During a shopping trip today, an older man was talking with the clerk about refilling a printer cartridge. She explained that this store didn’t offer the service and made some suggestions as to where he could go.
I watched, thinking he might like to do a little research instead of driving all over town and maybe not finding what he needed. As he said “thank you” and turned away, I offered to look up on my phone where he could find what he needed.
“I don’t know how to use those,” he said as I typed up a search. “My wife is really good with computers and the internet. I let her do it.” He laughed a bit and then his face got sad.
“I learned on the internet that a friend died yesterday. He had dimensia.”
“There are a lot of us dying,” he said. “There is a general here in town that I am watching, waiting to hear. I want to attend his funeral.” I asked him how he had served, and he told me he served in Korea and Viet Nam. My questions seemed to open up memories for him.
He had served in the Army, including two tours in Viet Nam. He talked about stopping for fuel at Keflavik Airport in Reykjavik, Iceland on his way to England. He was going there to marry his wife and bring her home to the states.
He talked about taking off three times from an airport in a Boeing 707 that had repeated equipment failures – the first time the pilot lost an engine at 12,000 feet. The second time the cabin lost pressure at 10,000 feet. The third time was the charm, despite the presentiment of disaster expressed by the Lieutenant Colonel sitting next to him.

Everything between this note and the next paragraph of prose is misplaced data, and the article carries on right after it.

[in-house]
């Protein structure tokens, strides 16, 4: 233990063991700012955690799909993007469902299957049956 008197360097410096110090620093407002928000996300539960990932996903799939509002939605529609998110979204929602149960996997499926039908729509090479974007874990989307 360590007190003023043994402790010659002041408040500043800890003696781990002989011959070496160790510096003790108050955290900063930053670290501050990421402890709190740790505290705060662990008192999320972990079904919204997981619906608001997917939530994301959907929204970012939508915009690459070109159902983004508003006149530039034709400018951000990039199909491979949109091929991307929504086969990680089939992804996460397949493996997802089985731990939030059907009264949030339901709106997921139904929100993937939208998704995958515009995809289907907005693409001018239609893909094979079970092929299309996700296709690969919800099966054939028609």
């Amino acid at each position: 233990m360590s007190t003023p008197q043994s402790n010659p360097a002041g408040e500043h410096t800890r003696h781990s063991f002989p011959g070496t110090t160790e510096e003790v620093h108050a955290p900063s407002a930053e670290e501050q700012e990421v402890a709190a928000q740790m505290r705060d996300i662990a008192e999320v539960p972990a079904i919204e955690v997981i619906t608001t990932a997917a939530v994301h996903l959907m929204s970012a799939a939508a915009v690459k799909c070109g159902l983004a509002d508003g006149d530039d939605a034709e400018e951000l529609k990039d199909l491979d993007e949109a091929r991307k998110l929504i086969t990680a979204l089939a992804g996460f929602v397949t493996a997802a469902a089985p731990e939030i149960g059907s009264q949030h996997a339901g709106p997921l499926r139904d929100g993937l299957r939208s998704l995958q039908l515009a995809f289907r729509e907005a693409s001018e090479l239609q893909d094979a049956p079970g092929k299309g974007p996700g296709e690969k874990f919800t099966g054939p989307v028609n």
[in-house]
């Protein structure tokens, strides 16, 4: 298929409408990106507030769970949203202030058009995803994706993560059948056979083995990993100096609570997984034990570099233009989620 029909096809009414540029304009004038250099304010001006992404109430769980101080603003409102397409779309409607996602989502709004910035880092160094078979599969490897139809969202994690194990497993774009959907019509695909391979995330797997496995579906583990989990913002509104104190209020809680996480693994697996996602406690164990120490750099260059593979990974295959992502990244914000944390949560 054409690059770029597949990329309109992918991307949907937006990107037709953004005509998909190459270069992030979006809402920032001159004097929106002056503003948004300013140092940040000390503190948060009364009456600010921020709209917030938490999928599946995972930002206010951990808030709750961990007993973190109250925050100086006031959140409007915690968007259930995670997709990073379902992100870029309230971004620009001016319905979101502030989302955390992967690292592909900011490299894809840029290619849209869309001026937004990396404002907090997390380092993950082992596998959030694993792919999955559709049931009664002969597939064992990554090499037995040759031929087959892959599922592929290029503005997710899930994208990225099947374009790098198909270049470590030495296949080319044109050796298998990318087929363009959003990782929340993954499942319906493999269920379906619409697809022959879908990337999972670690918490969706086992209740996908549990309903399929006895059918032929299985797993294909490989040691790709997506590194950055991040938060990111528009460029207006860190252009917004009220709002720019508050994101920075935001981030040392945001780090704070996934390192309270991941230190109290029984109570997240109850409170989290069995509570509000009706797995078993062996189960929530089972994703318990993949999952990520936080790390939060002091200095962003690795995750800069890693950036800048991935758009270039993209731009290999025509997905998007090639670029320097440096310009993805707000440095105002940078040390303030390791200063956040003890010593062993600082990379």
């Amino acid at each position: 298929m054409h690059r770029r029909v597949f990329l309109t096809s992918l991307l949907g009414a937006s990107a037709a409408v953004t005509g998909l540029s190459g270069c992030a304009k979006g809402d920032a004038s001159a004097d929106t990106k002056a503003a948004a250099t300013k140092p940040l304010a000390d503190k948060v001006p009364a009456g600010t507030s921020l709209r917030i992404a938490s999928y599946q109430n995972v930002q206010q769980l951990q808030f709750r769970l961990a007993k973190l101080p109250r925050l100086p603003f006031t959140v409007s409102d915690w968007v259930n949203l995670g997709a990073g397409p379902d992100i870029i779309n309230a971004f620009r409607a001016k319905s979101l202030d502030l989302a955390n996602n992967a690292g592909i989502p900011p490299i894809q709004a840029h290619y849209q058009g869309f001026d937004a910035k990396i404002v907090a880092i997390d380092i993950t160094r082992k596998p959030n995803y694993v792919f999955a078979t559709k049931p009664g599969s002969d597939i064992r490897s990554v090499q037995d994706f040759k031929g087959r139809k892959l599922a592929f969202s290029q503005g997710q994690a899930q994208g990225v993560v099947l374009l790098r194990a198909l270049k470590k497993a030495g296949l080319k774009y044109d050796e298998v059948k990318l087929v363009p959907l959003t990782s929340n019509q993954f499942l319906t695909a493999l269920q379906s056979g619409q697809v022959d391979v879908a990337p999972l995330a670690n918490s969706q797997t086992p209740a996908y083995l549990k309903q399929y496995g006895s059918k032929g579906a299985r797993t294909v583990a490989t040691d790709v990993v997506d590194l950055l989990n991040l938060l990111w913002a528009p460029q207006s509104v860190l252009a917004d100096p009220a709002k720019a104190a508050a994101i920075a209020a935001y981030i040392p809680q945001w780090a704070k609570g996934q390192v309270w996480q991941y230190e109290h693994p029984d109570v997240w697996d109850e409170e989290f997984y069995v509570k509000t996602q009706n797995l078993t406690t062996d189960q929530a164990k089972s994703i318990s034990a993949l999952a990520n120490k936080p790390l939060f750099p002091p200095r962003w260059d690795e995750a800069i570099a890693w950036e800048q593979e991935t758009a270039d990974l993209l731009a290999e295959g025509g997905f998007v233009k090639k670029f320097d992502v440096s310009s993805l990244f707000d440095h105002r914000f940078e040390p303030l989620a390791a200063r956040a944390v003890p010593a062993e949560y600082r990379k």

Then he talked about being called up as a military advisor to be sent to Viet Nam on an emergency basis in 1965. He and 1,000 other commissioned and non-commissioned officers stood in a field and were told by a three-star general that they were going to Viet Nam by ship. There was an uproar – these men did not want to spend the time it would take to travel by ship.
The three-star called a two-star in Washington and discussed the absurdity of calling in advisors on an emergency basis and then sending them to Viet Nam by ship. Aircraft were found in short order.
The next thing he knew he was on a World Airways L-1011 with over 200 other men and cargo. They crossed the Pacific, stopping in Hawaii to refuel. Somewhere after Hawaii, the pilot lost the electronics in the cockpit and was unable to navigate electronically. He made an announcement to his passengers, reassuring them that he still had visual navigation, and that they were looking for Wake Island where they could get the electronics problem fixed.
Wake Island is an atoll west of Hawaii and north of the Marshall Islands. The majority of the land above sea level was dedicated to a runway. The amount of runway needed for an L-1011 to take off, depending on the model, was anywhere from 8,000 feet to 11,000 feet. The runway on Wake Island was 9,000 feet long. And then ocean.
The electronics were quickly repaired and they made ready to leave. Rolling waves were coming in 10, 15, 20 feet high, he said, surging as they hit the reef around the atoll. The cabin was dead quiet as the plane increased speed, the passengers looking out the window at the rapidly disappearing tarmac and the rapidly nearing surf.
As the plane left the ground, a wave appeared to wash into the engine. “Of course, it didn’t” he said chuckling. “It just looked like it did. It was that close.”
Hours later, they landed in Saigon and started a different adventure.